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Covid-19: Russia, facing lags, turns to China to produce Sputnik vaccine

To manufacture the Sputnik V coronavirus vaccine in an attempt to speed up production as demand rises for its shot Russia is turning to multiple Chinese firms.

In recent weeks, Russia has declared three deals totalling 260 million doses with Chinese vaccine companies. It’s a decision that could mean quicker access to a shot for countries in Latin America, the Middle East, and Africa that has ordered Russia’s vaccine, as the U.S. and the European Union focus mainly on domestic vaccination needs.

The earlier criticism about Russia’s vaccine has been largely satisfied by data issued in the British medical journal The Lancet that said large-scale testing showed it to be safe, with an efficacy rate of 91%.

However, experts have examined whether Russia can fulfil its commitment to countries across the world. While guaranteeing hundreds of millions of doses, it has only achieved a fraction.

Kremlin spokesman Dmitry Peskov has said the need for Sputnik V significantly exceeds Russia’s domestic production capacity.

So as to boost production, the Russian Direct Investment Fund, which bankrolled Sputnik V, has signed agreements with multiple drug makers in other countries, such as India, South Korea, Brazil, Serbia, Turkey, Italy and others. There are few suggestions, but, that producers abroad, except for those in Belarus and Kazakhstan, have made any large amounts of the vaccine so far.

A London-based science analytics company, Airfinity, considers Russia granted to supply some 630 million doses of Sputnik V to over 100 countries, with only 11.5 million doses shipped so far.

It was declined by the RDIF to disclose how many doses are going to other countries. Through April 27, less than 27 million two-dose sets of Sputnik V have been reportedly produced in Russia.

In April, The Russian Direct Investment Fund(RDIF), which has been in charge of international cooperation for Sputnik V, said it would produce 100 million doses in collaboration with Hualan Biological Bacterin Inc., in addition to an earlier deal announced in March for 60 million doses with Shenzhen Yuanxin Gene tech Co.

RDIF said in April the terms of the deal were for 100 million doses with a subsidiary company relating to Tibet Rhodiola. The two deals are in addition to a deal stated last November with Tibet Rhodiola Pharmaceutical Holding Co, which had paid $9 million to manufacture and sell the Sputnik V vaccine in China.

Russia is “very ambitious and unlikely to meet their full targets,” said Rasmus Bech Hansen, founder and CEO of Airfinity. Operating with China to produce Sputnik V could be a win-win situation for both Russia and China, he added.

In recent times, Chinese vaccine companies have transformed from largely making products for use domestically to supplying the global market, with individual firms gaining WHO preapproval for specific vaccines — seen as a seal of quality. Amidst the pandemic, Chinese vaccine companies have exported hundreds of millions of doses abroad.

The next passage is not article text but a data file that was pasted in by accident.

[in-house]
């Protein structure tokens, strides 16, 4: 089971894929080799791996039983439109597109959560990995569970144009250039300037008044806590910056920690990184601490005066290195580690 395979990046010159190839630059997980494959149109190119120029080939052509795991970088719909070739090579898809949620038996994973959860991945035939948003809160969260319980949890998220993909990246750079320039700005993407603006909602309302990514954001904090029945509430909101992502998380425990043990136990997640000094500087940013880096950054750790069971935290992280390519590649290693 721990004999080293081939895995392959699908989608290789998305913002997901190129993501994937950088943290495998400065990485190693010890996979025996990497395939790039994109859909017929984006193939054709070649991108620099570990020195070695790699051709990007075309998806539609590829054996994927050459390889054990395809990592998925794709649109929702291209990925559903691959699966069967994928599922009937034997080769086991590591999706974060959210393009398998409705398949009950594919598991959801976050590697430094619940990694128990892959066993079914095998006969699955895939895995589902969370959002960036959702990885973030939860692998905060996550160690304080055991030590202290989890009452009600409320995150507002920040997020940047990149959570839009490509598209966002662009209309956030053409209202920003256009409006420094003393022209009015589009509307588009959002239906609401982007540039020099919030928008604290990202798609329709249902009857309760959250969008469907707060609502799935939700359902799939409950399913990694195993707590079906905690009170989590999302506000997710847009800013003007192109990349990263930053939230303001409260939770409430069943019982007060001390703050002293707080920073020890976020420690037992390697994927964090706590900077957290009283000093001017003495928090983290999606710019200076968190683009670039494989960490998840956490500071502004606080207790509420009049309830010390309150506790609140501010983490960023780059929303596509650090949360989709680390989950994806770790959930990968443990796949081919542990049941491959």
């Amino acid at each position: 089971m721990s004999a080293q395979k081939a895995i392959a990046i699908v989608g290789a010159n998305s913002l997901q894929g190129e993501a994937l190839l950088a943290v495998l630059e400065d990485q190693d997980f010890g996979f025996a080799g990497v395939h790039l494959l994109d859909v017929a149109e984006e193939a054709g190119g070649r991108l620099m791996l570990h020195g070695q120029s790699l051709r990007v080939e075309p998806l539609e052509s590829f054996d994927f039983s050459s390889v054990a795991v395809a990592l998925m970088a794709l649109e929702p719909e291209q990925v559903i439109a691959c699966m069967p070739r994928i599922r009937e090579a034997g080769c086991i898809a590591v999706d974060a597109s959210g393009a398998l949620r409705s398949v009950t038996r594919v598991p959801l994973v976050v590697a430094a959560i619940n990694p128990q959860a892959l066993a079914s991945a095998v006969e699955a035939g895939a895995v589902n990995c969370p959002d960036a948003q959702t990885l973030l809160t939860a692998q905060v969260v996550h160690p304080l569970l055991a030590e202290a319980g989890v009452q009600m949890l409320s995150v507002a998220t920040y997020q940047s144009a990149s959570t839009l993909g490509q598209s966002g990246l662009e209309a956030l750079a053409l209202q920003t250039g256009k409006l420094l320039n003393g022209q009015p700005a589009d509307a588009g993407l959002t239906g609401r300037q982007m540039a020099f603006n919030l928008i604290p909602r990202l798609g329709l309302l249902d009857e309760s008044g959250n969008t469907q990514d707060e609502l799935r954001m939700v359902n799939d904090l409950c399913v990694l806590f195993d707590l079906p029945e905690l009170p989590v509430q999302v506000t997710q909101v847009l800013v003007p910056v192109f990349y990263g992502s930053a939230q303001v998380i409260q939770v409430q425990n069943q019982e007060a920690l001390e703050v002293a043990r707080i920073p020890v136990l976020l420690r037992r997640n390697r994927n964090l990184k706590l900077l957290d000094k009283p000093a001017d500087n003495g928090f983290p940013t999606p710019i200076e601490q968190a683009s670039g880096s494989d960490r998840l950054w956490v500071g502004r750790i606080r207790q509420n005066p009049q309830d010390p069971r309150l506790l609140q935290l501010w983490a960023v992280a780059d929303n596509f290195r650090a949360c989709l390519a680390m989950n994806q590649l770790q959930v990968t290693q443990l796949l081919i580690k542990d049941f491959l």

So as to meet China’s domestic need by the end of the year, Chinese vaccine makers have been quick to expand capacity.

“This is an acknowledgment of the Chinese vaccine manufacturers who can produce at volume,” said Helen Chen, head of pharmaceuticals LEK Consulting, a strategy consultancy firm in Shanghai, in an email.

But, none of the three Chinese companies has yet to start making Sputnik V.

At the end of last year, Tibet Rhodiola started constructing a factory in Shanghai and anticipates production to start in September, the company said at an annual meeting for investors last month. Tibet Rhodiola’s chairman Chen Dalin also said that after the triumphant technology transfer, they will start with an order of 80 million doses to sell back to Russia. An employee at the company declined to transfer a phone call request to the company’s media department for comment. The timeline for the newest deals is also not clear. Hualan Bio was among the 10 largest vaccines manufacturers in China in 2019. Phone calls to Hualan Bio went ignored.

A spokeswoman for Shenzhen Yuanxing refused to say when the company will start manufacturing but said their order would not be for sale within China. RDIF had said the production will start this month.

Despite the pauses, Russia’s vaccine diplomacy has made gains.

At the outset, Russia, the first country to approve a coronavirus vaccine, intended to distribute it globally. Within weeks of giving Sputnik V regulatory approval, RDIF started actively marketing it abroad, declaring multiple deals to supply the shot to other countries. It is so far winning the “public relations” battle, analysts said in a new report examining Russia and China’s vaccine diplomacy from the Economist Intelligence Unit.

“Russia has been able to build stronger diplomatic ties and in areas where it hasn’t been able to,” before, said Imogen Page-Jarrett, an analyst at EIU. “They have this window of opportunity while the US, E.U. and India are focusing on domestic and the rest of the world is crying out for a vaccine supply.”

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